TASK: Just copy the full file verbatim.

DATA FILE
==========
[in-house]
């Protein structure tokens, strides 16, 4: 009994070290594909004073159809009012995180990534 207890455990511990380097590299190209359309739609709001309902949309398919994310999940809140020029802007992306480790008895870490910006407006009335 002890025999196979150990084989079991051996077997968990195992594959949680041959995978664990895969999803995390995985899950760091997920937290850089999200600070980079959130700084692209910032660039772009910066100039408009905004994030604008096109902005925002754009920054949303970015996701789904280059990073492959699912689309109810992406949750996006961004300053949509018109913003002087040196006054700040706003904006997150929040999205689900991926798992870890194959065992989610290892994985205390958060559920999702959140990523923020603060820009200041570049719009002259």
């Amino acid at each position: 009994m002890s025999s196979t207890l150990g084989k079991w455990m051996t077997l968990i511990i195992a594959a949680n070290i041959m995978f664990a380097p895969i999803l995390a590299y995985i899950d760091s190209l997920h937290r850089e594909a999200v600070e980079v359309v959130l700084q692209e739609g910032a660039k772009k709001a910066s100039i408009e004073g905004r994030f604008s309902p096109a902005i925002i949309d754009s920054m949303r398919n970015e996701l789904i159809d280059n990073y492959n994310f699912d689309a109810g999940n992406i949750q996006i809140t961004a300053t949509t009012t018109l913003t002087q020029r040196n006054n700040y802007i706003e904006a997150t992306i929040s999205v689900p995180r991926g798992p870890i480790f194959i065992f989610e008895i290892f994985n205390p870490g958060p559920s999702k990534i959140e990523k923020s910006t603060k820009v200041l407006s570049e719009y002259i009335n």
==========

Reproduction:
[in-house]
């Protein structure tokens, strides 16, 4: 009994070290594909004073159809009012995180990534 207890455990511990380097590299190209359309739609709001309902949309398919994310999940809140020029802007992306480790008895870490910006407006009335 002890025999196979150990084989079991051996077997968990195992594959949680041959995978664990895969999803995390995985899950760091997920937290850089999200600070980079959130700084692209910032660039772009910066100039408009905004994030604008096109902005925002754009920054949303970015996701789904280059990073492959699912689309109810992406949750996006961004300053949509018109913003002087040196006054700040706003904006997150929040999205689900991926798992870890194959065992989610290892994985205390958060559920999702959140990523923020603060820009200041570049719009002259």
């Amino acid at each position: 009994m002890s025999s196979t207890l150990g084989k079991w455990m051996t077997l968990i511990i195992a594959a949680n070290i041959m995978f664990a380097p895969i999803l995390a590299y995985i899950d760091s190209l997920h937290r850089e594909a999200v600070e980079v359309v959130l700084q692209e739609g910032a660039k772009k709001a910066s100039i408009e004073g905004r994030f604008s309902p096109a902005i925002i949309d754009s920054m949303r398919n970015e996701l789904i159809d280059n990073y492959n994310f699912d689309a109810g999940n992406i949750q996006i809140t961004a300053t949509t009012t018109l913003t002087q020029r040196n006054n700040y802007i706003e904006a997150t992306i929040s999205v689900p995180r991926g798992p870890i480790f194959i065992f989610e008895i290892f994985n205390p870490g958060p559920s999702k990534i959140e990523k923020s910006t603060k820009v200041l407006s570049e719009y002259i009335n």